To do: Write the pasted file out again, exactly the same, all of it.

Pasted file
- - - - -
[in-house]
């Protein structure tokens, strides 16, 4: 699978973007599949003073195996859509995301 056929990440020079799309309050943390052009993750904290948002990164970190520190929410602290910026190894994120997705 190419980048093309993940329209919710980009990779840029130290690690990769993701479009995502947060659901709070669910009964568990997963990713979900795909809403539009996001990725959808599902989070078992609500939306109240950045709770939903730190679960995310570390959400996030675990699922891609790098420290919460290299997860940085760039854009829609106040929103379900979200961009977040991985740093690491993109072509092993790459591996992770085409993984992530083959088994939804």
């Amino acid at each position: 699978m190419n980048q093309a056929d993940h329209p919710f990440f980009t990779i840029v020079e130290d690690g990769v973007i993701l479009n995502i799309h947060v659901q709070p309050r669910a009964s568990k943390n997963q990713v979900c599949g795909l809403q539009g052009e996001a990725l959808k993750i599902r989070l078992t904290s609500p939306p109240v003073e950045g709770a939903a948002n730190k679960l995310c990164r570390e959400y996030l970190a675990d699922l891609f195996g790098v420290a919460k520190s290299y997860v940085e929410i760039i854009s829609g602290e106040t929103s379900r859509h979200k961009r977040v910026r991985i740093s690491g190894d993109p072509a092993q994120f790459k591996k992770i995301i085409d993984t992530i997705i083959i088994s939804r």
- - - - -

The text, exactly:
[in-house]
């Protein structure tokens, strides 16, 4: 699978973007599949003073195996859509995301 056929990440020079799309309050943390052009993750904290948002990164970190520190929410602290910026190894994120997705 190419980048093309993940329209919710980009990779840029130290690690990769993701479009995502947060659901709070669910009964568990997963990713979900795909809403539009996001990725959808599902989070078992609500939306109240950045709770939903730190679960995310570390959400996030675990699922891609790098420290919460290299997860940085760039854009829609106040929103379900979200961009977040991985740093690491993109072509092993790459591996992770085409993984992530083959088994939804």
């Amino acid at each position: 699978m190419n980048q093309a056929d993940h329209p919710f990440f980009t990779i840029v020079e130290d690690g990769v973007i993701l479009n995502i799309h947060v659901q709070p309050r669910a009964s568990k943390n997963q990713v979900c599949g795909l809403q539009g052009e996001a990725l959808k993750i599902r989070l078992t904290s609500p939306p109240v003073e950045g709770a939903a948002n730190k679960l995310c990164r570390e959400y996030l970190a675990d699922l891609f195996g790098v420290a919460k520190s290299y997860v940085e929410i760039i854009s829609g602290e106040t929103s379900r859509h979200k961009r977040v910026r991985i740093s690491g190894d993109p072509a092993q994120f790459k591996k992770i995301i085409d993984t992530i997705i083959i088994s939804r």